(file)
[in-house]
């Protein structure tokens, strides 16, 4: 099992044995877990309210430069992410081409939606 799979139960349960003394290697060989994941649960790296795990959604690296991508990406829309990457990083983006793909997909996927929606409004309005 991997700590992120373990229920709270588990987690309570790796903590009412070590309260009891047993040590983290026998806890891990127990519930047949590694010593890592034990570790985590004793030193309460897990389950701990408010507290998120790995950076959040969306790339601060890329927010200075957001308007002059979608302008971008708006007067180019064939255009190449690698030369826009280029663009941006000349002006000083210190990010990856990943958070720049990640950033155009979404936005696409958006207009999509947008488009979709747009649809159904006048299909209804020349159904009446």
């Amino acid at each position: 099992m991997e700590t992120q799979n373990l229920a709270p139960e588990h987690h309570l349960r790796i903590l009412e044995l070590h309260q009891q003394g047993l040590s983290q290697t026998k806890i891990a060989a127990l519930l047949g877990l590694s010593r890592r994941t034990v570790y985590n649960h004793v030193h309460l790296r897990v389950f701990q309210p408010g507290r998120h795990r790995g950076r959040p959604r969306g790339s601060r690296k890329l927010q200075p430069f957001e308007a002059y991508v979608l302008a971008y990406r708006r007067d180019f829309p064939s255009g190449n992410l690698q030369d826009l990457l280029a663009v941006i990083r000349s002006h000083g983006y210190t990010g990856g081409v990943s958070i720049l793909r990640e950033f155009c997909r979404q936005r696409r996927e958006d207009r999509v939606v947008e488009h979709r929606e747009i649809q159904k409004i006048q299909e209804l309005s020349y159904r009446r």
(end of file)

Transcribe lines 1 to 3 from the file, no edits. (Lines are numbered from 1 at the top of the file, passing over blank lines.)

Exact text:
[in-house]
């Protein structure tokens, strides 16, 4: 099992044995877990309210430069992410081409939606 799979139960349960003394290697060989994941649960790296795990959604690296991508990406829309990457990083983006793909997909996927929606409004309005 991997700590992120373990229920709270588990987690309570790796903590009412070590309260009891047993040590983290026998806890891990127990519930047949590694010593890592034990570790985590004793030193309460897990389950701990408010507290998120790995950076959040969306790339601060890329927010200075957001308007002059979608302008971008708006007067180019064939255009190449690698030369826009280029663009941006000349002006000083210190990010990856990943958070720049990640950033155009979404936005696409958006207009999509947008488009979709747009649809159904006048299909209804020349159904009446």
């Amino acid at each position: 099992m991997e700590t992120q799979n373990l229920a709270p139960e588990h987690h309570l349960r790796i903590l009412e044995l070590h309260q009891q003394g047993l040590s983290q290697t026998k806890i891990a060989a127990l519930l047949g877990l590694s010593r890592r994941t034990v570790y985590n649960h004793v030193h309460l790296r897990v389950f701990q309210p408010g507290r998120h795990r790995g950076r959040p959604r969306g790339s601060r690296k890329l927010q200075p430069f957001e308007a002059y991508v979608l302008a971008y990406r708006r007067d180019f829309p064939s255009g190449n992410l690698q030369d826009l990457l280029a663009v941006i990083r000349s002006h000083g983006y210190t990010g990856g081409v990943s958070i720049l793909r990640e950033f155009c997909r979404q936005r696409r996927e958006d207009r999509v939606v947008e488009h979709r929606e747009i649809q159904k409004i006048q299909e209804l309005s020349y159904r009446r």